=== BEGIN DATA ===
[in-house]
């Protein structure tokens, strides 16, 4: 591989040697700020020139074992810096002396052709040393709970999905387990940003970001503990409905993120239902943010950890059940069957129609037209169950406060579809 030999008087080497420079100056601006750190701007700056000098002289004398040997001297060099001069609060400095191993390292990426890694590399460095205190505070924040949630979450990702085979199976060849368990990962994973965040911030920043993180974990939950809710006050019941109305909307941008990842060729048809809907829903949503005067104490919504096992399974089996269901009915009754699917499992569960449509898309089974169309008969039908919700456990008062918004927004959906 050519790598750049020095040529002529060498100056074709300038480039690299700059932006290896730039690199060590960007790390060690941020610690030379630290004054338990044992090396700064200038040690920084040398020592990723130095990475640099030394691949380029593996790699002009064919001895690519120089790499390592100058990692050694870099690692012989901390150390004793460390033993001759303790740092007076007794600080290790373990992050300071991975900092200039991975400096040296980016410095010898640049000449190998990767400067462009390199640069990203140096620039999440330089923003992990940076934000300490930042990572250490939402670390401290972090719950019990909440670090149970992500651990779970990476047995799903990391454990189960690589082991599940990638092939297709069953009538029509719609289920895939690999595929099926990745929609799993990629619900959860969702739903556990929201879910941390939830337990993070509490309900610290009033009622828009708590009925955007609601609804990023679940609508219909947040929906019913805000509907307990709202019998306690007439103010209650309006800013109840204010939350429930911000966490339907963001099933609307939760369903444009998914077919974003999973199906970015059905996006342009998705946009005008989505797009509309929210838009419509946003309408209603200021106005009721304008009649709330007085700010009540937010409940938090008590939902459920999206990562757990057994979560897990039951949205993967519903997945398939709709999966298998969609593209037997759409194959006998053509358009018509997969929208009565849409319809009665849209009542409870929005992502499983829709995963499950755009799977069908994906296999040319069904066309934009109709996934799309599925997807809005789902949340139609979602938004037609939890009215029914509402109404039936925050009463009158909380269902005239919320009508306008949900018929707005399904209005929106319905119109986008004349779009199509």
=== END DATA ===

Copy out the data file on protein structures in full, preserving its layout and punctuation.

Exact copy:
[in-house]
């Protein structure tokens, strides 16, 4: 591989040697700020020139074992810096002396052709040393709970999905387990940003970001503990409905993120239902943010950890059940069957129609037209169950406060579809 030999008087080497420079100056601006750190701007700056000098002289004398040997001297060099001069609060400095191993390292990426890694590399460095205190505070924040949630979450990702085979199976060849368990990962994973965040911030920043993180974990939950809710006050019941109305909307941008990842060729048809809907829903949503005067104490919504096992399974089996269901009915009754699917499992569960449509898309089974169309008969039908919700456990008062918004927004959906 050519790598750049020095040529002529060498100056074709300038480039690299700059932006290896730039690199060590960007790390060690941020610690030379630290004054338990044992090396700064200038040690920084040398020592990723130095990475640099030394691949380029593996790699002009064919001895690519120089790499390592100058990692050694870099690692012989901390150390004793460390033993001759303790740092007076007794600080290790373990992050300071991975900092200039991975400096040296980016410095010898640049000449190998990767400067462009390199640069990203140096620039999440330089923003992990940076934000300490930042990572250490939402670390401290972090719950019990909440670090149970992500651990779970990476047995799903990391454990189960690589082991599940990638092939297709069953009538029509719609289920895939690999595929099926990745929609799993990629619900959860969702739903556990929201879910941390939830337990993070509490309900610290009033009622828009708590009925955007609601609804990023679940609508219909947040929906019913805000509907307990709202019998306690007439103010209650309006800013109840204010939350429930911000966490339907963001099933609307939760369903444009998914077919974003999973199906970015059905996006342009998705946009005008989505797009509309929210838009419509946003309408209603200021106005009721304008009649709330007085700010009540937010409940938090008590939902459920999206990562757990057994979560897990039951949205993967519903997945398939709709999966298998969609593209037997759409194959006998053509358009018509997969929208009565849409319809009665849209009542409870929005992502499983829709995963499950755009799977069908994906296999040319069904066309934009109709996934799309599925997807809005789902949340139609979602938004037609939890009215029914509402109404039936925050009463009158909380269902005239919320009508306008949900018929707005399904209005929106319905119109986008004349779009199509």